JACKSON, Miss. — Mississippi this year will not expand its hate crimes law to allow stronger criminal penalties for crimes against additional groups.
Advocates asked legislators include crimes targeting people because of sexual orientation, gender identity or disability under the law.
Mississippi’s current hate crimes law allows prosecutors to seek stronger penalties against a person charged with committing a crime against someone because of the victim’s actual or perceived race, color, ancestry, ethnicity, religion, national origin or gender.
Rob Hill is Mississippi director of LGBTQ advocacy group Human Rights Campaign. He said Monday that no American “should be targeted for who they are.”
He said the bills would make Mississippi’s hate crimes law match the federal law and would give state prosecutors more options to pursue cases.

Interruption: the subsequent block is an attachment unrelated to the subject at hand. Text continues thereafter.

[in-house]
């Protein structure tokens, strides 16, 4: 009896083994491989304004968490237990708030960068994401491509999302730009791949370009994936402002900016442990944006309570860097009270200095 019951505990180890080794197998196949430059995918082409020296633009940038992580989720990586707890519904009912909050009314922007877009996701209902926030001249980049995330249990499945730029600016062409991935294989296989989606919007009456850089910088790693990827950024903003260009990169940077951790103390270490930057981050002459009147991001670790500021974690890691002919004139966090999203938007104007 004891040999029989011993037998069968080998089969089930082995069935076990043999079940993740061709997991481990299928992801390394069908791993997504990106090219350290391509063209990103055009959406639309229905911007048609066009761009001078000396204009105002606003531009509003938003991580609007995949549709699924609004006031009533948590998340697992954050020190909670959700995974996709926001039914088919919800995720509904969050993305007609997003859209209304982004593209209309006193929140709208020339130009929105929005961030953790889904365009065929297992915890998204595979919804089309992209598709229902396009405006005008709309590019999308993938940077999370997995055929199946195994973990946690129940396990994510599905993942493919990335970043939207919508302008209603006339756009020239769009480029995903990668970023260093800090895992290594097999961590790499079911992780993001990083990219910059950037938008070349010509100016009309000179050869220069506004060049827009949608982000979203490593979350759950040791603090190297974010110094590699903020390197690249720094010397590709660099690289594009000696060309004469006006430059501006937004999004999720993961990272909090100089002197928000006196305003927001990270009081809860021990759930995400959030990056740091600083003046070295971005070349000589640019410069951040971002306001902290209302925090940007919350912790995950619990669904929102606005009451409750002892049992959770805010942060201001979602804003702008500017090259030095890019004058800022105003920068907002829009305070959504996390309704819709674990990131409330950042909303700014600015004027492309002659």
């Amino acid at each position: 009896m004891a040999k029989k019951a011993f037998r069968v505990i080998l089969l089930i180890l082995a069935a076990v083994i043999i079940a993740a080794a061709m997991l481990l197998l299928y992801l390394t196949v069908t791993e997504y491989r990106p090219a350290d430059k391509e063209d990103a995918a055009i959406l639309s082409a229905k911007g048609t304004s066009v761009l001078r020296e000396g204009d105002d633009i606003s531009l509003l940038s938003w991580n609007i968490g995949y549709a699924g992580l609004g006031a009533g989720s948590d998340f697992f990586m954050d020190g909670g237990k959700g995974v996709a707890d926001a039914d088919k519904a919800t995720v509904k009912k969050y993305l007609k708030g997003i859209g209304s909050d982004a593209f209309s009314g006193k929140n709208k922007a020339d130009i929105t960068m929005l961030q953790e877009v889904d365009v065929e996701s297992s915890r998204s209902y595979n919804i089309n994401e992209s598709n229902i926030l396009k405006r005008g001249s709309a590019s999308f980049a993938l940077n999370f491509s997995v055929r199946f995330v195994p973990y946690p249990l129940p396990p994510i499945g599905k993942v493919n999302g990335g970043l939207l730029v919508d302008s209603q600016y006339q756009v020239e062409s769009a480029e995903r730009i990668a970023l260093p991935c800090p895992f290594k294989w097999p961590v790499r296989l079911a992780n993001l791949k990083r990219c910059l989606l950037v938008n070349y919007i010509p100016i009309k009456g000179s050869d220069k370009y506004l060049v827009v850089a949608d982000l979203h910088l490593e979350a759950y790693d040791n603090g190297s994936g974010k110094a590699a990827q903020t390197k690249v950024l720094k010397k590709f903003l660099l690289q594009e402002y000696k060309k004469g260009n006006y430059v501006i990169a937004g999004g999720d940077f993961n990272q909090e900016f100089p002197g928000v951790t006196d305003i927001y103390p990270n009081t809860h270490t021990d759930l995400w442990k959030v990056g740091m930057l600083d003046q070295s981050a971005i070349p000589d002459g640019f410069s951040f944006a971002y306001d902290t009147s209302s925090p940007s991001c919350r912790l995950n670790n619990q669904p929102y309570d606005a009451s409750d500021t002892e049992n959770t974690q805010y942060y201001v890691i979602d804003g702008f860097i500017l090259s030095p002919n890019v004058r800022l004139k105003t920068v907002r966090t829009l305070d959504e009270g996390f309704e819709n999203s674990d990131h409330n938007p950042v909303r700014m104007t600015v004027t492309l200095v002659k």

Federal statistics show more than 7,000 hate crimes were reported in the U.S. in 2017, and about 60 percent of those were crimes motivated by a victim’s race or ethnicity, 22 percent were prompted by religious bias and about 16 percent were because of bias about a person’s sexual orientation.
The federal numbers show 1.6 percent of reported hate crimes in 2017 were because of a victim’s disability.
“There’s ample reason to believe that the rate is vastly underreported,” said Scott Crawford, a board member for Mississippi Coalition for Citizens with Disabilities.
Crawford said people with intellectual, developmental or mental health disabilities may be unable to report a crime or may fear that people will not believe them.